As we gear up for RSA Conference 2015, PAN connected with Dark Reading Editor-in-Chief Tim Wilson to hear his thoughts about this year’s event. Thank you, Tim, for sharing your insights with the PAN team! We look forward to seeing you, and all our security industry friends, next month at the show.
Tim Wilson: Enterprises spent a record amount of money in 2014 – I think Gartner estimated it at over $70 billion – yet cyber attacks and security breaches remained at an all-time high. I think businesses are getting tired of spending tons of money for technology that only solves part of the problem, so they will be going to RSA to look for ways to build a better, less haphazard defense. The vendors are obviously going to RSA to promote their own solutions, but they aren’t doing anyone any favors by telling everyone that their product is going to solve everything. The vendors need to start aligning their products in a way that helps enterprises build a comprehensive defense. Enterprises don’t use single security products in a vacuum – vendors should stop selling them that way.
Security is rapidly becoming a question of managing resources that the enterprise doesn’t control – cloud networks and applications, personal mobile devices, supply chains. As with the vendors, I think enterprises are beginning to recognize that they can’t manage security in a vacuum, focusing only on the things that are within their walls and networks. I think the hot topics and discussions will be around finding ways to secure data no matter where it is – in the cloud, in a wireless network, at the partner’s site. And there will be more discussion around incident response and risk management, rather than traditional perimeter security.
The good news is that there will be literally hundreds of vendors coming out with new technologies at RSA.The bad news is that there will be literally hundreds of vendors coming out with new technologies at RSA.
Even with four or five writers on site, there is no way that Dark Reading can cover all the announcements at the show. We are going to link to the feed of vendor announcements that the RSA Conference media team manages, and we will actually put some extra help on the production team so that we can post as many releases as possible. That said, our reporters will be focusing the majority of time on issues, not products. We’re looking for news that identifies new threats, or trends in attacks. We’re also looking for new data that shows that a particular type of defense is really working. Again, our goal is to talk about security problems outside of the vacuum of a single vendor or a single enterprise perimeter. We’re trying to help readers who are swimming in so-called “solutions” but still haven’t nailed down their problems.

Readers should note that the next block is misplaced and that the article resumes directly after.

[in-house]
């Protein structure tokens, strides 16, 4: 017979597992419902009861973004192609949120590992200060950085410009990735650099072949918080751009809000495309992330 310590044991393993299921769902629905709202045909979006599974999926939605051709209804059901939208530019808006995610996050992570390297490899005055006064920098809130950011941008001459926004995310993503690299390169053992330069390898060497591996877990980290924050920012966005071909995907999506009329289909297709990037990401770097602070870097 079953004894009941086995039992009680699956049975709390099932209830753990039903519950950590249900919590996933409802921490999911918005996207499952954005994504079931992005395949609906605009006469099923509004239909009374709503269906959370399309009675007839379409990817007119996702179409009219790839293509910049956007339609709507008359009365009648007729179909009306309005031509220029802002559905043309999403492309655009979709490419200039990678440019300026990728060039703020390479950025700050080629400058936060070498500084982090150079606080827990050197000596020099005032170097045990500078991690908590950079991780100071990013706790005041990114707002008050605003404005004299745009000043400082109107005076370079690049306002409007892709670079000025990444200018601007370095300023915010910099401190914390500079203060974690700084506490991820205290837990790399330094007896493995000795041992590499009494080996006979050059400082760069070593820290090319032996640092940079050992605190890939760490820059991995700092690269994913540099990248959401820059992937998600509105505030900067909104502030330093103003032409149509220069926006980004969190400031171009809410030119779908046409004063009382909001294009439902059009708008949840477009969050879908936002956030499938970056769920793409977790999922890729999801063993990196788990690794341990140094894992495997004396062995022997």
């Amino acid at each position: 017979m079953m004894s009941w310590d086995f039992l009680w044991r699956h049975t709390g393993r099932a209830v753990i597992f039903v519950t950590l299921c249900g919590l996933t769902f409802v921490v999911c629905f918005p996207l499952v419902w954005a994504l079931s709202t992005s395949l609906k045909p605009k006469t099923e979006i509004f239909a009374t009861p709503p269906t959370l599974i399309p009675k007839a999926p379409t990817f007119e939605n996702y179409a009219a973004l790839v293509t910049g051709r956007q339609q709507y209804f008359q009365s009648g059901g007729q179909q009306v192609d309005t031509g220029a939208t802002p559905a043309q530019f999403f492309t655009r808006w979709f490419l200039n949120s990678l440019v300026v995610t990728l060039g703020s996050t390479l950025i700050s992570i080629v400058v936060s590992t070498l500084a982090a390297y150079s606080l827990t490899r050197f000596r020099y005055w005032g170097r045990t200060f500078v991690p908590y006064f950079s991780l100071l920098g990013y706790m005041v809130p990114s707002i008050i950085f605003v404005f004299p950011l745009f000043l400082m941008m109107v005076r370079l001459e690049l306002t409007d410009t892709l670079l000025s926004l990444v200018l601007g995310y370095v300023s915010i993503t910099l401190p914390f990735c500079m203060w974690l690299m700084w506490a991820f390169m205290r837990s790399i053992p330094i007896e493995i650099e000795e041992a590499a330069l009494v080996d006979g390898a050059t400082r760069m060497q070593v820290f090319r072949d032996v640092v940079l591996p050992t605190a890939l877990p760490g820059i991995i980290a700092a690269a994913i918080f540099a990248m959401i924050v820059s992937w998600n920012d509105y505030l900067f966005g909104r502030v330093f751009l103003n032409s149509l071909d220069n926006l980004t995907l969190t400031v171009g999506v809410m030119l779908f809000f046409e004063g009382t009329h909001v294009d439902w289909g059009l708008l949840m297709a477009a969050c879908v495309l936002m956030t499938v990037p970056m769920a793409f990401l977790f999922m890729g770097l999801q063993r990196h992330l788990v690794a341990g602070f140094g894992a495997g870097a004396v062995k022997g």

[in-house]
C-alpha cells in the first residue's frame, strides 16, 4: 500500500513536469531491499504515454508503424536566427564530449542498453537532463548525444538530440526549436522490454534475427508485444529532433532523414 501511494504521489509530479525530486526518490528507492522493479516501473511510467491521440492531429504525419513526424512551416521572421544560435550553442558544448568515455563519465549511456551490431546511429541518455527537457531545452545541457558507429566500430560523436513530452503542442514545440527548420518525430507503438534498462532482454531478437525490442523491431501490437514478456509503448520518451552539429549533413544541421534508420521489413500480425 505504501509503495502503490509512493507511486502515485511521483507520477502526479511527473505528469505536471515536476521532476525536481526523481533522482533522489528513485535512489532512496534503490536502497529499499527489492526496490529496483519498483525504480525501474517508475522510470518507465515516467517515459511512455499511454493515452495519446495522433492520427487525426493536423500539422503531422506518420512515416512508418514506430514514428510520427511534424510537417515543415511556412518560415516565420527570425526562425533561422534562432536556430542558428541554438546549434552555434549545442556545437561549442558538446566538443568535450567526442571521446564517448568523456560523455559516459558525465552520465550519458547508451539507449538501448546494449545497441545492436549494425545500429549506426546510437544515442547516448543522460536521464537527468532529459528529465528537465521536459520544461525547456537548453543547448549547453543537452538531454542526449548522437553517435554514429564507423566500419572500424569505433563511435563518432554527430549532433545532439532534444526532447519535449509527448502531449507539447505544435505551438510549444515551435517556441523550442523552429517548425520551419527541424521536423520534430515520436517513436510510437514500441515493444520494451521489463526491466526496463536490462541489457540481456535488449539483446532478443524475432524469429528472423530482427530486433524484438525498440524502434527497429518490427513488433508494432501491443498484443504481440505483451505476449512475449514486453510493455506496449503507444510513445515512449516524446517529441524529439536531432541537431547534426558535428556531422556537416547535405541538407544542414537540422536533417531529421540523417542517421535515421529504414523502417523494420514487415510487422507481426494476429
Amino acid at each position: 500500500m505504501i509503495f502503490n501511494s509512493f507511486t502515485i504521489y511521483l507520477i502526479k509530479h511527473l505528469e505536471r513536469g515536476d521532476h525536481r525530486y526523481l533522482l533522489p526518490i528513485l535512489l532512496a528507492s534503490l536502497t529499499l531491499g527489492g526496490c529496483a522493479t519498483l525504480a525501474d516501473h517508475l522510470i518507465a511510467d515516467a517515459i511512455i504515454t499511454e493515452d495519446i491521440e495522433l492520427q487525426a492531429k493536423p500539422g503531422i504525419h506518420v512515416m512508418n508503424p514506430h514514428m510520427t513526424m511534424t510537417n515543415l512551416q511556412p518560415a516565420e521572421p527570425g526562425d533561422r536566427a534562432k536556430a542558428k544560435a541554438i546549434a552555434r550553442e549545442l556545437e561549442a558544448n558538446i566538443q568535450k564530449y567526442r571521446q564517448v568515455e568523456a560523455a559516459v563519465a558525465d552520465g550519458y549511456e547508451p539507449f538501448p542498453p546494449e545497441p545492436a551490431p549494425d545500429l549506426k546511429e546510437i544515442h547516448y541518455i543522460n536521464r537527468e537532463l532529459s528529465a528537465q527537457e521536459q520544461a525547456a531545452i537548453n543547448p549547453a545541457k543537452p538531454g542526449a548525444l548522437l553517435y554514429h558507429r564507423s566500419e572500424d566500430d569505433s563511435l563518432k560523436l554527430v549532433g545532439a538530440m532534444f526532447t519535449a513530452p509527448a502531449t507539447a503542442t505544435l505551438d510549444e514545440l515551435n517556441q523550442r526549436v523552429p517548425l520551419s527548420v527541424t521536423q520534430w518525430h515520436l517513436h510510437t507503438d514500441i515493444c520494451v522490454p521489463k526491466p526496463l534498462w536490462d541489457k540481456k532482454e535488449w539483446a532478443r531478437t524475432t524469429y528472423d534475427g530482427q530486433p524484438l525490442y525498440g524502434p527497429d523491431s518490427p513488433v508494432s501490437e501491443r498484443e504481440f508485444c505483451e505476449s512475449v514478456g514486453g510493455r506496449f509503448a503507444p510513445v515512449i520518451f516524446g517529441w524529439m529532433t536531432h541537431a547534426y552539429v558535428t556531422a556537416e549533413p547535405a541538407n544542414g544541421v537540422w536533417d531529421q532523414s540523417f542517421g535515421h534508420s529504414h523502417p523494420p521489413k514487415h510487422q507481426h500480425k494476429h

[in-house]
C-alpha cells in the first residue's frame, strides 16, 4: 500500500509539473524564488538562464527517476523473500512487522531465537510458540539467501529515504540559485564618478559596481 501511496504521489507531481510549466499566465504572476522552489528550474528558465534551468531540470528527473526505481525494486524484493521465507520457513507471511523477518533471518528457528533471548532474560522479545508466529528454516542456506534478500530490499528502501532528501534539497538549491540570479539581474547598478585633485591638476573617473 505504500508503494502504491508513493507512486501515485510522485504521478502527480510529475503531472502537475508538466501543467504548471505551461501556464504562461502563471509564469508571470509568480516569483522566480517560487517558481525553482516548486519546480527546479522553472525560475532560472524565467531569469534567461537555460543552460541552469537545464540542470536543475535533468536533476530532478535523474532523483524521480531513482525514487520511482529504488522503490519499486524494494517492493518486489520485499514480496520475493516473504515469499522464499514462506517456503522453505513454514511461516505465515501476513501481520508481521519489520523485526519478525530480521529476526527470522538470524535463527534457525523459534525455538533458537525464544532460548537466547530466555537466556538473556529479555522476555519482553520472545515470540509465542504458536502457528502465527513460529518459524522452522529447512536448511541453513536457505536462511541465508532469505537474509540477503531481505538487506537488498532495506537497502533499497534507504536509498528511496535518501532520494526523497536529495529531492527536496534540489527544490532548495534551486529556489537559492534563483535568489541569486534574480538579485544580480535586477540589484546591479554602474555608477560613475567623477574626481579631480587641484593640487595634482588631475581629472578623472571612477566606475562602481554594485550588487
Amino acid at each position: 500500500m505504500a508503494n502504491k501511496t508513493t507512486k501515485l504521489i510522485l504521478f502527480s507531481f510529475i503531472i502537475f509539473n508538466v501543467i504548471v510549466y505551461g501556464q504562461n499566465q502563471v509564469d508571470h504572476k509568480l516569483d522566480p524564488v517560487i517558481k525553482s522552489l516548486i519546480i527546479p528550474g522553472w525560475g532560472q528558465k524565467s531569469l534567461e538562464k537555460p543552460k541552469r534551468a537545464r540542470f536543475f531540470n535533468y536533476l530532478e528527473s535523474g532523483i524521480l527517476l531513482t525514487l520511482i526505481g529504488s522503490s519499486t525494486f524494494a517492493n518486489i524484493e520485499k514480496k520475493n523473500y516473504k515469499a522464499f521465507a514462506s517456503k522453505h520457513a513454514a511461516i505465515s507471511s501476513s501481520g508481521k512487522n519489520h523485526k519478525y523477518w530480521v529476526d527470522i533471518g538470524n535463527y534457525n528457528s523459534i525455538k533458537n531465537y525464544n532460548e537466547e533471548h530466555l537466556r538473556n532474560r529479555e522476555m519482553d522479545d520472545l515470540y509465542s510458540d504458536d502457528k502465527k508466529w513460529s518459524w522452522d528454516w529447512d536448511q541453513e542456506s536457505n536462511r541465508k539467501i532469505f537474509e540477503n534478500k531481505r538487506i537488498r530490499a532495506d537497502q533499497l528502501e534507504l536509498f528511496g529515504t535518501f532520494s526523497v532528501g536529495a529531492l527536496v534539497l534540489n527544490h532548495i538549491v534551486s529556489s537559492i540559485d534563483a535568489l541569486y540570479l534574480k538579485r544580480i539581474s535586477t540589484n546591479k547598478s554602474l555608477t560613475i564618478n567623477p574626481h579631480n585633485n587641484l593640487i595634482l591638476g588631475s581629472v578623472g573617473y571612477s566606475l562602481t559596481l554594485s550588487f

Again, we will try to post and re-post as many announcements as we can, but we really don’t have enough reporting resources to devote a lot of time to single-product announcements. We will be looking for new data that shines a light on emerging threats. We will also be looking for strategies that help enterprises harness the technologies that they already have to build a more comprehensive defense. And we’re interested in technologies that help enterprises manage the things they don’t control, such as cloud, mobile, and supply chain environments.
RSA is an opportunity to learn more about technologies and vendors – I and my team will meet with dozens of vendors during the show, though we probably won’t have a chance to meet with more than a third of the vendors we would like to. There just aren’t enough hours in those days. I think what I look forward to most are the social times, the chances to meet people at the W bar or at receptions and parties where you actually get to know the people behind the research and the technology. Many of my best contacts are people that I’ve gotten to know and trust outside of an interview setting or a product pitch. I think the security community is driven by smart people, not technology.